Dua Lipa's lawyer has insisted she's "never heard" the tracks she is accused of infringing in a copyright lawsuit about her song Levitating.
The singer was sued in March by songwriters L. Russell Brown and Sandy Linzer, who claimed that the singer copied their 1979 song Wiggle and Giggle All Night and 1980 tune Don Diablo.
The songwriting duo alleged that Levitating is "substantially similar" to Wiggle and Giggle All Night, stealing its "signature melody" and "compositional elements".
Lawyer Christine Lepera, representing Dua and her co-defendants, responded on Tuesday by filing a letter to a federal judge in New York. In the letter, she insisted that the case should be dismissed immediately as Dua had no access or exposure to the tracks cited in the lawsuit.
"The Levitating writers never heard the (plaintiffs') compositions. The alleged similarities - a descending scale in which each pitch is repeated on evenly spaced notes, and a common clave rhythm - are unprotectable, and the result of the coincidental use of basic musical building blocks," the letter to Hon. Katherine Polk Failla reads, reports Rolling Stone.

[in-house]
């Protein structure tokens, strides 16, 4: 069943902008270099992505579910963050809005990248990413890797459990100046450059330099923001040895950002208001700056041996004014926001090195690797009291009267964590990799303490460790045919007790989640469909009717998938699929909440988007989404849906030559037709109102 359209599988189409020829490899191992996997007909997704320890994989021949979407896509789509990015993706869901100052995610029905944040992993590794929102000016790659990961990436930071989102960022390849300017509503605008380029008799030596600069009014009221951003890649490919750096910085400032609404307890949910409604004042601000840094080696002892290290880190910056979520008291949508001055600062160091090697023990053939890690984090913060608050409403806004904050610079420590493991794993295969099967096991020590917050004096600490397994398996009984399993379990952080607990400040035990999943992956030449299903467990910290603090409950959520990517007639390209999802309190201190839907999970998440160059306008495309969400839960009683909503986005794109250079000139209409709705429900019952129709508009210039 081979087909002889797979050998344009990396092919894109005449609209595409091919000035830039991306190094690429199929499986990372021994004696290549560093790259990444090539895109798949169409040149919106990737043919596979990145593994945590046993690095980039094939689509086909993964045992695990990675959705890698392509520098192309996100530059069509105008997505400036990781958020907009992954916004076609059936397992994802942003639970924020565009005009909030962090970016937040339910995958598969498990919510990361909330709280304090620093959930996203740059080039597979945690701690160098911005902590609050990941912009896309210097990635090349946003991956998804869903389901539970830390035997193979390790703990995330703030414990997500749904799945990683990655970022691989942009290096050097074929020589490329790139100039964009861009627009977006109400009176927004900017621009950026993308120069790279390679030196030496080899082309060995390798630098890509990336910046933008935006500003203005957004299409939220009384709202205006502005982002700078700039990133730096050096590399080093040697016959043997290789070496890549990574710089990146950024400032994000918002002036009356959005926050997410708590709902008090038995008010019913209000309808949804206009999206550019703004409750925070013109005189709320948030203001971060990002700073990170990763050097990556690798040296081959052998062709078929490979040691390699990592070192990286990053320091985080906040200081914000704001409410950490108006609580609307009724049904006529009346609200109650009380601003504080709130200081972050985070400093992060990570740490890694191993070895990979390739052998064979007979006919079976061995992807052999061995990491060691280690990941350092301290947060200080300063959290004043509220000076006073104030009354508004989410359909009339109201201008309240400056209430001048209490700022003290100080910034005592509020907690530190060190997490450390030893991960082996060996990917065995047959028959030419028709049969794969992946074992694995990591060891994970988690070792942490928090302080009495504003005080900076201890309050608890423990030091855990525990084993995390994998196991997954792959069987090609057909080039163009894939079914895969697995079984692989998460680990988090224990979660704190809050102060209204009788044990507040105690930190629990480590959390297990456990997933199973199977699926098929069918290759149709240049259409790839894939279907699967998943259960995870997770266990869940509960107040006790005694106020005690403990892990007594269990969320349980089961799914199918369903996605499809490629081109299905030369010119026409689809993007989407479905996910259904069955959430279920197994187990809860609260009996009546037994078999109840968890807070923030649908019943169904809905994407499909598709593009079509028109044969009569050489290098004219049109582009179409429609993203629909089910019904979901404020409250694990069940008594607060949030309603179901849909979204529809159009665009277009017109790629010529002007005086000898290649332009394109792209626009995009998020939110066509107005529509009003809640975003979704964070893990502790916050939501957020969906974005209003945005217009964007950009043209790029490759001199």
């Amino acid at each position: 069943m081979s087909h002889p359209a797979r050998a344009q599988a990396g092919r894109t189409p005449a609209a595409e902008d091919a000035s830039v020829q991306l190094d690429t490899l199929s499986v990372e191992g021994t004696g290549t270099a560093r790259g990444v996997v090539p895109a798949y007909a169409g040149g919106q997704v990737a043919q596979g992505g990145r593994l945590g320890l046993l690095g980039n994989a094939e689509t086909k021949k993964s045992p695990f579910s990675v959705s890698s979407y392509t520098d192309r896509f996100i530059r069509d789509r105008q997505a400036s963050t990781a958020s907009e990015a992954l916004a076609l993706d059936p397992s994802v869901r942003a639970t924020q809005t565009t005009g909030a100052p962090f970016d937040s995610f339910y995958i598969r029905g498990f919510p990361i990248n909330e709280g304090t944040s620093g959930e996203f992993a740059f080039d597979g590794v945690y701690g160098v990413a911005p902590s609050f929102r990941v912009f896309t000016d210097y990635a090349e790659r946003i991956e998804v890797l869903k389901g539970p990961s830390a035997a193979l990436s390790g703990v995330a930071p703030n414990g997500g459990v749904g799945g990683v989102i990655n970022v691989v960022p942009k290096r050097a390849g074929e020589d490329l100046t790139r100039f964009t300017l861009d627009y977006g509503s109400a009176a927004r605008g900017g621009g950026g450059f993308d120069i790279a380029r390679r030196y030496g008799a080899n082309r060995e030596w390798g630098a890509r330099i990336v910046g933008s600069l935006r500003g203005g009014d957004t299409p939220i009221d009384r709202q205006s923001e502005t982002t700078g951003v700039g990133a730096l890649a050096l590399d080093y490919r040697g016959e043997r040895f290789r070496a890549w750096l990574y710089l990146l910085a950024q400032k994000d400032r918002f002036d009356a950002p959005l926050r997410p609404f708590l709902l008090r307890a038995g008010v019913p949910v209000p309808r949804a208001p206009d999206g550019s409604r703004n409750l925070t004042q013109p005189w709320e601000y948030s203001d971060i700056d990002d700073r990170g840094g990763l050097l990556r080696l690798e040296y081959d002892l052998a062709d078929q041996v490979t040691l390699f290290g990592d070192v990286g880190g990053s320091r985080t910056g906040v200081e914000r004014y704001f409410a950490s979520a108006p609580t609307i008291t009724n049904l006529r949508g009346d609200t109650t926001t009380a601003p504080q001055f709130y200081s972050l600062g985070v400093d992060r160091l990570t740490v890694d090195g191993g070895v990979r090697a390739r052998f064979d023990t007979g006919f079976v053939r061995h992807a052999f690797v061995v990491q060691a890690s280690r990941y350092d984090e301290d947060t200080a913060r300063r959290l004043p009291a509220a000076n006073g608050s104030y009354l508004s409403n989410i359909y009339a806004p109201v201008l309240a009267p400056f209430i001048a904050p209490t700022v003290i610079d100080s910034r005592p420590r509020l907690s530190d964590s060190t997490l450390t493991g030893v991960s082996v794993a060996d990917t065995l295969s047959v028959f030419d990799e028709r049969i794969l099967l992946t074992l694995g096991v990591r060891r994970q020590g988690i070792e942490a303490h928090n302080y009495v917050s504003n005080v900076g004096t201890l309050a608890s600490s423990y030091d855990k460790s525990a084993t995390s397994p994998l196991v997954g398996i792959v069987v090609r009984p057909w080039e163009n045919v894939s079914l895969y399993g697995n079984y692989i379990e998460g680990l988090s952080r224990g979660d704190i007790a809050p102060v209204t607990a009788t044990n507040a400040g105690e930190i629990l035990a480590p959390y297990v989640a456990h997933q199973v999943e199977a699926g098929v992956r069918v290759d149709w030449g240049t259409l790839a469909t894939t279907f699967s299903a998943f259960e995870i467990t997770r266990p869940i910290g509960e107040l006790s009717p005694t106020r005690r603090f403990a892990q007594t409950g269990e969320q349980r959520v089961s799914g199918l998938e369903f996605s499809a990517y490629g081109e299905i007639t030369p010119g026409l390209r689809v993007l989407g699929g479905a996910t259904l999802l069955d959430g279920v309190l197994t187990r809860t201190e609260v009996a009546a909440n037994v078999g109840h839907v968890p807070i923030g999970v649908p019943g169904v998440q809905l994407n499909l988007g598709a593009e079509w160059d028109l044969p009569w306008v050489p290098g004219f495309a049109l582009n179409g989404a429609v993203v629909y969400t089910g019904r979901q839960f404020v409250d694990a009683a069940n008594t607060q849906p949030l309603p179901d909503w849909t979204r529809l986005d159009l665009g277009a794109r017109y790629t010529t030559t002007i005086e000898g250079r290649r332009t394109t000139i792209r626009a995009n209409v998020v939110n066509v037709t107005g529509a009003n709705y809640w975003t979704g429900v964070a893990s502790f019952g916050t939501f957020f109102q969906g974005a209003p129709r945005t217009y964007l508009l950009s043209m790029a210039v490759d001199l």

Lepera argued that the lawsuit "fails to plausibly allege a particular chain of events leading to access", meaning there's no evidence that Dua came into contact with Wiggle and Giggle All Night.
"With respect to Wiggle, the complaint merely alleges it achieved certain success in the Netherlands four decades ago. This does not establish 'saturation,' and there is no allegation that the songwriters of Levitating were in the Netherlands - or, indeed, had even been born - at that time," she added.
In a statement to Billboard, the songwriters' attorney Jason T Brown said they were preparing to file a "full rebuttal" to the letter later this week.
The New Rules singer also faces a separate copyright infringement lawsuit over Levitating. She was sued earlier this year by reggae band Artikal Sound System for allegedly copying their 2017 song Live Your Life.